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Williams: Coach Bob was one of a kind

11:40 PM, Jul. 29, 2013  |  Comments
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In our business, we're supposed to remain objective and not become too close with the coaches and athletes we cover.

But sometimes a person is so endearing and so genuine that you can't help but be drawn to them on more than a professional level.

Pacelli football coach Bob Raczek was one of those people.

He sincerely cared about the kids he coached and the coaches who helped him enjoy such a remarkable and successful coaching run.

And he made you feel like he cared about you as a person - not the journalist or as a potential public relations sounding board.

News of his passing after a long battle with prostate cancer on Sunday hit me hard. In many respects, I felt like a family member died.

He referred to me as "my boy" and I called him Mike Holmgren because of our many conversations about the Green Bay Packers.

Both were legends at their respective coaching destinations, and deserved to be mentioned in the same breath albeit in the give-and-take humorous jabs we would enjoy with one another.

The truth of the matter was Bob Raczek never sought publicity nor wanted the spotlight on him. In search of comments after games, he would often tell you to just talk to the kids.

His modesty was real, and so was his sense of humor.

Every August, a week or two into the start of high school football practice, we would meet in his closet of an office, to discuss his team for a season preview.

At some point during our conversation, a question about what his expectations for the team were for the upcoming season would be posed.

And every single time the answer would be predictable.

"Scott, we'll be lucky to win two or three games," he would inevitably reply, a hint of a smirk on his face.

He not only knew how to coach the game, ranking second on the all-time career coaching wins list with 360, while winning three state championships, he knew how to play the game, pretending to keep expectations within reason.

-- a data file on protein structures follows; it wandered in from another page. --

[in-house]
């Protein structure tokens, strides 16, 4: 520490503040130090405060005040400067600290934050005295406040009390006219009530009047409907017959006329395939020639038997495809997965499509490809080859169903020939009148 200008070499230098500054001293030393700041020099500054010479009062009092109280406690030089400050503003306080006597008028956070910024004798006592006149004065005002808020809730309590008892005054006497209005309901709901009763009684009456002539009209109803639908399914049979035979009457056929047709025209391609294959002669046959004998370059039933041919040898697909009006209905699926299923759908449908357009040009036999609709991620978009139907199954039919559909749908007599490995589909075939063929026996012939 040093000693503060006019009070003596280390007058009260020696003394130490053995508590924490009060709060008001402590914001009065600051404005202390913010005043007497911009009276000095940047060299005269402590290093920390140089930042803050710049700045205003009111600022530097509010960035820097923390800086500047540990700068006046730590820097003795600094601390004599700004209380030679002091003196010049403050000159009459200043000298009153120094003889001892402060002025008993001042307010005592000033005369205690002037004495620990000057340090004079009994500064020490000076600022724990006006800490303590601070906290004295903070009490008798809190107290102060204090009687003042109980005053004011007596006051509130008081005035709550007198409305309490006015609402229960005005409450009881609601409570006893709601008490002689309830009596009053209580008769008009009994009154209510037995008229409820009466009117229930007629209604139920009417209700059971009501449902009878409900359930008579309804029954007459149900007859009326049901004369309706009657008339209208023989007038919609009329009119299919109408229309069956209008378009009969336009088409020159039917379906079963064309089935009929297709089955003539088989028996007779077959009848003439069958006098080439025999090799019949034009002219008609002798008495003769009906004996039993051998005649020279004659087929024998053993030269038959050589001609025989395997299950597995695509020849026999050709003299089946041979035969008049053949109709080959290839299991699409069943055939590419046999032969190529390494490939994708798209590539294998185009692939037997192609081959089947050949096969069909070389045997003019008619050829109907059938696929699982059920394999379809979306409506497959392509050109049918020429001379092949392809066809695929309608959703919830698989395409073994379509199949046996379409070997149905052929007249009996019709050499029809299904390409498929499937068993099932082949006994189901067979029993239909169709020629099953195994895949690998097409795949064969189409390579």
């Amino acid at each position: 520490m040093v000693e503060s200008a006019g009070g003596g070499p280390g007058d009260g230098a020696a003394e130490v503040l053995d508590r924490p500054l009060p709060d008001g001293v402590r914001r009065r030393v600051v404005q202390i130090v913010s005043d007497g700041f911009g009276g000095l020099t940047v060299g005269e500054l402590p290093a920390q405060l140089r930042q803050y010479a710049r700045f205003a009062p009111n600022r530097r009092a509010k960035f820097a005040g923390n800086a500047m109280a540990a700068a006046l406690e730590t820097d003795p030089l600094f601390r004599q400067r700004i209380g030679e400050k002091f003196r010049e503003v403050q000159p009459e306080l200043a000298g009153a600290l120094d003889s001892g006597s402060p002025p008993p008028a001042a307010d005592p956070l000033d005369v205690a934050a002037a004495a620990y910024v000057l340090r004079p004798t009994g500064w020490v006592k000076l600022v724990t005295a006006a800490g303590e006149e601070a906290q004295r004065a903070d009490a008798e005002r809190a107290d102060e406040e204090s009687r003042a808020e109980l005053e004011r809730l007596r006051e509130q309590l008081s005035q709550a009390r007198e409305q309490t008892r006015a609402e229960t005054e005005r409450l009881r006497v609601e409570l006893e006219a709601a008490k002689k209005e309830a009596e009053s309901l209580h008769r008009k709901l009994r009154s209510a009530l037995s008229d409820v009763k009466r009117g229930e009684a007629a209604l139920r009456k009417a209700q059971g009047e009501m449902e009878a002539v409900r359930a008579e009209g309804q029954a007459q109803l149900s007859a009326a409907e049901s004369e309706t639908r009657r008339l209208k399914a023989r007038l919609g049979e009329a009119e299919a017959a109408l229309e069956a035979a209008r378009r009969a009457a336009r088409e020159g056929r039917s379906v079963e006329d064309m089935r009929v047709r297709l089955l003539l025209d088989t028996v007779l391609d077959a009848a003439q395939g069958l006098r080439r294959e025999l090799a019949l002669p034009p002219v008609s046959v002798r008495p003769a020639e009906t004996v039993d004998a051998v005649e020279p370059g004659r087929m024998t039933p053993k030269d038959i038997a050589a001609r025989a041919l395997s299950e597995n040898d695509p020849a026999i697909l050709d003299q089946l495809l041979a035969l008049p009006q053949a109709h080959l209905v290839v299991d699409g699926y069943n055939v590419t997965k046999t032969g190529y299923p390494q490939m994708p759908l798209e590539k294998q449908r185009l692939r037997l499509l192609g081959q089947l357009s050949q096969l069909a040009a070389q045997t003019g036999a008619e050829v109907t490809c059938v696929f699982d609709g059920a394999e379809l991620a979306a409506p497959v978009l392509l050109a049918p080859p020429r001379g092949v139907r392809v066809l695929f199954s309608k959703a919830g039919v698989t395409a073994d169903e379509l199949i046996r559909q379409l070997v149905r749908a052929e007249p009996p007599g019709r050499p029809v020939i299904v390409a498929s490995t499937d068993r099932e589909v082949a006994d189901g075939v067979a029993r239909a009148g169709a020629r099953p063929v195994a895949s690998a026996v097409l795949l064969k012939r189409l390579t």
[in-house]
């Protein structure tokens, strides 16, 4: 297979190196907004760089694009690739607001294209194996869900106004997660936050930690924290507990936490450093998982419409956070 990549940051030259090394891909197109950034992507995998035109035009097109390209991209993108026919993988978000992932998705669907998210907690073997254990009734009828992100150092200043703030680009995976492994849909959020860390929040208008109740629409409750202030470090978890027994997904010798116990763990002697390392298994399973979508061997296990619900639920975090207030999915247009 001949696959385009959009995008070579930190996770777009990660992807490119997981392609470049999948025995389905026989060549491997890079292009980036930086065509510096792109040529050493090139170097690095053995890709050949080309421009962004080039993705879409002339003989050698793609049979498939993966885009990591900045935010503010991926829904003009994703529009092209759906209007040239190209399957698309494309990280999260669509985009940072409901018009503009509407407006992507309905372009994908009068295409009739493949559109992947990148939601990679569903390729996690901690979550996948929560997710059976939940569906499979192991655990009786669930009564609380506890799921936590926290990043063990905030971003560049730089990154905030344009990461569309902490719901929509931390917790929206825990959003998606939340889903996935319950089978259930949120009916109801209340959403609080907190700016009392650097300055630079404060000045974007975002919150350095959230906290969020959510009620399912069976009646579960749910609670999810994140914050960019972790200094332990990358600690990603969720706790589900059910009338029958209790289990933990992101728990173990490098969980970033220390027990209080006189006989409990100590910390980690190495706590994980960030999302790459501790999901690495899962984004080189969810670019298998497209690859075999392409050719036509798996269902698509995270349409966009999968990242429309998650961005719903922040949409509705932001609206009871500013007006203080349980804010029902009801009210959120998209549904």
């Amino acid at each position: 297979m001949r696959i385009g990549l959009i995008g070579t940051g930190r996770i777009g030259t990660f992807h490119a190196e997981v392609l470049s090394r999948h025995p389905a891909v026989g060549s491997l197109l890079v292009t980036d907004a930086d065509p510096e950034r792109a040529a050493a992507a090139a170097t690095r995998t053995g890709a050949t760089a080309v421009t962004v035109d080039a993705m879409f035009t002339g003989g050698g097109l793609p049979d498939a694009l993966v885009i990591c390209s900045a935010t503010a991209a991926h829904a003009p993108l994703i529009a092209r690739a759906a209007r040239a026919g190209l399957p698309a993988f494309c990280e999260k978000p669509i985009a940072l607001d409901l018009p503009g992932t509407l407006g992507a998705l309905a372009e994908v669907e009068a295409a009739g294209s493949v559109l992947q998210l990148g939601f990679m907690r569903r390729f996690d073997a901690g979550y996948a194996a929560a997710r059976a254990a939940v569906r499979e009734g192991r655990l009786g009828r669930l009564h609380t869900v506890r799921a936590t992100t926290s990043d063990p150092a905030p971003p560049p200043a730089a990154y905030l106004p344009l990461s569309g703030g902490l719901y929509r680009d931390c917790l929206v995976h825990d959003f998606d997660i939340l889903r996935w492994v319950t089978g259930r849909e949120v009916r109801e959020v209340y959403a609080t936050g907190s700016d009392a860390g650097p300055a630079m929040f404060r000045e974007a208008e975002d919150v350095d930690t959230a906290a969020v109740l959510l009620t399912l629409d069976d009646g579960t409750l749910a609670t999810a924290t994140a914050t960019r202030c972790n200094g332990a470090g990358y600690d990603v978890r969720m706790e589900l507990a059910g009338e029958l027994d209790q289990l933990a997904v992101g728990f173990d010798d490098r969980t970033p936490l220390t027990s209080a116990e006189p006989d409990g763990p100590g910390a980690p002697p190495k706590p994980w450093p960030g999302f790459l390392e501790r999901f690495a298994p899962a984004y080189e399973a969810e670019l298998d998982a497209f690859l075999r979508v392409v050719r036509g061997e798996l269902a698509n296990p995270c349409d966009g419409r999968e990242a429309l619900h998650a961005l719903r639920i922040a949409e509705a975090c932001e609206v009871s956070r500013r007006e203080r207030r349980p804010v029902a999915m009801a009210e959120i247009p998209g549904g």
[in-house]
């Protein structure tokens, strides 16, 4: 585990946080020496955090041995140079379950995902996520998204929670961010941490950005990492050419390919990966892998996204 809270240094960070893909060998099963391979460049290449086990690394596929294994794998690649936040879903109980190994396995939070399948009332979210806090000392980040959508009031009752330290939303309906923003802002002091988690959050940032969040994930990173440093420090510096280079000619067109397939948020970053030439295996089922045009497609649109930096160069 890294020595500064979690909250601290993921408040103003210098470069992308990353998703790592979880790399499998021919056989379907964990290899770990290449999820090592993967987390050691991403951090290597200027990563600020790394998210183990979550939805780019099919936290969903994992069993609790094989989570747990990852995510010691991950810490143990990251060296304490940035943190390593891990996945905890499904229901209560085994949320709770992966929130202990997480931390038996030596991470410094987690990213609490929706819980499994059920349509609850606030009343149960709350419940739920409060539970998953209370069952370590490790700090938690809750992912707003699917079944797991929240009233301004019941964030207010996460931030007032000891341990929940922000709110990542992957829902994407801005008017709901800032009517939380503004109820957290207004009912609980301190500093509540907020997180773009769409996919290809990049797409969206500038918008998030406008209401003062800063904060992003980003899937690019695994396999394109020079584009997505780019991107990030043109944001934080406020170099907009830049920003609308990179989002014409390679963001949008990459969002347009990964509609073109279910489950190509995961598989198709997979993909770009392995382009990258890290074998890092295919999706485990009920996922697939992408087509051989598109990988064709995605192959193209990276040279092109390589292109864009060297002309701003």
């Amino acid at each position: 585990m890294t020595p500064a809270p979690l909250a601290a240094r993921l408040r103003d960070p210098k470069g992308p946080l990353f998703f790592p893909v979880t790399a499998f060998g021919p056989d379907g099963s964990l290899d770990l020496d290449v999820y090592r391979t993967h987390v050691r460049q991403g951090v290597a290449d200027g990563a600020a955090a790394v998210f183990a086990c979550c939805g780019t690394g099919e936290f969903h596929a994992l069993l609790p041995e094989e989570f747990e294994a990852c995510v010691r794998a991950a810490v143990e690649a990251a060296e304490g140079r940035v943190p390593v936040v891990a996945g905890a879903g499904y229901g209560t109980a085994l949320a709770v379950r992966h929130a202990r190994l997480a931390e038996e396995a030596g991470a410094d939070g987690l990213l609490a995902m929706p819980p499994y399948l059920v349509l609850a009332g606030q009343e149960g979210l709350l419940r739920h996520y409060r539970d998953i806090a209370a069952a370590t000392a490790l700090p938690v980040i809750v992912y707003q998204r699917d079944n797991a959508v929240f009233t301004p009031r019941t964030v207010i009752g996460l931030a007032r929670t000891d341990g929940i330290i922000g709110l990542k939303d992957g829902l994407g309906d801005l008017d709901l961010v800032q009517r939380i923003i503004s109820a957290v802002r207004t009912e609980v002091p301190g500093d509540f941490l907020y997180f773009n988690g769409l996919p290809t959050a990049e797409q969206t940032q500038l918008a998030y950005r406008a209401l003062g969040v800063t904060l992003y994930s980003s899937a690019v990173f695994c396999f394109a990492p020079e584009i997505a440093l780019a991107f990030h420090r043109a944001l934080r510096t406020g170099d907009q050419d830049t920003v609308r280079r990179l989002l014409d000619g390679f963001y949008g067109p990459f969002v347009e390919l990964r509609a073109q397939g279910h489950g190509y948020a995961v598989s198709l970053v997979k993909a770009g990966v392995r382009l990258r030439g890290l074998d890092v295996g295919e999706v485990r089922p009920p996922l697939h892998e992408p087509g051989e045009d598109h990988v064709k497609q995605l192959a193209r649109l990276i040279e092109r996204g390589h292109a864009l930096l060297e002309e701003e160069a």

Speaking of coaching, while walking the sidelines covering a game, Raczek would occasionally give me a chance to play coach, and ask me if I wanted to call a play.

And without hesitating, I would call for the double-reverse flea flicker. Needless to say, the offensive coordinator's job was safe with me around.

He made my job fun and anything but mundane.

While football obviously meant the world to him, you don't stay in a profession for 52 years without having an intense passion for the sport, he never treated football as though it were life or death.

Now I'm sure coach Raczek is in heaven hanging out with Vince Lombardi, and many other of his coaching heroes.

High school football in Wisconsin will miss him.

And I'll miss having the opportunity to cover not only a great coach, but an even better person again.

R.I.P., coach Bob.

What's your take on the Packers Family Night change?

Retrieving results.
Watching practice is fine.(Your vote)
15%
576 votes
I'd rather watch a scrimmage.(Your vote)
23%
856 votes
I don't want to pay to watch practice.(Your vote)
27%
1017 votes
It doesn't matter to me.(Your vote)
34%
1271 votes

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If you've ever answered "Who has the ball?" with "It's halftime," you might recognize The Airhead. Check out the characters in our cartoon gallery of oddball fans.

Special Reports